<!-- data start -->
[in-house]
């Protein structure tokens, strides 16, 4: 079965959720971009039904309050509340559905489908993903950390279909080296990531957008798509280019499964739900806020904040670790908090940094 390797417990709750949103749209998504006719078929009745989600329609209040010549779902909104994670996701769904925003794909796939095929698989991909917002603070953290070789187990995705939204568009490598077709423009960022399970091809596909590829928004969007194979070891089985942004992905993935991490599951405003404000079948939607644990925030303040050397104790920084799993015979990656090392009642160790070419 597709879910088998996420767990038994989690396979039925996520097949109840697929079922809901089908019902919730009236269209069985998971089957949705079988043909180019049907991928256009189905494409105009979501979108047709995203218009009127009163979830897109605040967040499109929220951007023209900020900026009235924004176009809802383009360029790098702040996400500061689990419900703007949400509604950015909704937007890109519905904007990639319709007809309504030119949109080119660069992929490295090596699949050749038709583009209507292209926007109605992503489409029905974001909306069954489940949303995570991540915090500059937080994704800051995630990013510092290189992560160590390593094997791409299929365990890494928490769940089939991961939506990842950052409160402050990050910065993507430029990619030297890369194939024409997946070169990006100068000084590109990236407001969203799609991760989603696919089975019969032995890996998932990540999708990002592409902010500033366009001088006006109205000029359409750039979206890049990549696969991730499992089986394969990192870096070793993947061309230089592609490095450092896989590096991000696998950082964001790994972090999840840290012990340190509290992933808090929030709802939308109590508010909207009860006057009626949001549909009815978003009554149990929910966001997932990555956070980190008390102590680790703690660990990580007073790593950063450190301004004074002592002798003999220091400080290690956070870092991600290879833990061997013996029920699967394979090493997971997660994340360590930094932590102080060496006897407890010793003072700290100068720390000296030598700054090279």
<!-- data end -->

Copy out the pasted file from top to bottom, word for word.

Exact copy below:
[in-house]
């Protein structure tokens, strides 16, 4: 079965959720971009039904309050509340559905489908993903950390279909080296990531957008798509280019499964739900806020904040670790908090940094 390797417990709750949103749209998504006719078929009745989600329609209040010549779902909104994670996701769904925003794909796939095929698989991909917002603070953290070789187990995705939204568009490598077709423009960022399970091809596909590829928004969007194979070891089985942004992905993935991490599951405003404000079948939607644990925030303040050397104790920084799993015979990656090392009642160790070419 597709879910088998996420767990038994989690396979039925996520097949109840697929079922809901089908019902919730009236269209069985998971089957949705079988043909180019049907991928256009189905494409105009979501979108047709995203218009009127009163979830897109605040967040499109929220951007023209900020900026009235924004176009809802383009360029790098702040996400500061689990419900703007949400509604950015909704937007890109519905904007990639319709007809309504030119949109080119660069992929490295090596699949050749038709583009209507292209926007109605992503489409029905974001909306069954489940949303995570991540915090500059937080994704800051995630990013510092290189992560160590390593094997791409299929365990890494928490769940089939991961939506990842950052409160402050990050910065993507430029990619030297890369194939024409997946070169990006100068000084590109990236407001969203799609991760989603696919089975019969032995890996998932990540999708990002592409902010500033366009001088006006109205000029359409750039979206890049990549696969991730499992089986394969990192870096070793993947061309230089592609490095450092896989590096991000696998950082964001790994972090999840840290012990340190509290992933808090929030709802939308109590508010909207009860006057009626949001549909009815978003009554149990929910966001997932990555956070980190008390102590680790703690660990990580007073790593950063450190301004004074002592002798003999220091400080290690956070870092991600290879833990061997013996029920699967394979090493997971997660994340360590930094932590102080060496006897407890010793003072700290100068720390000296030598700054090279």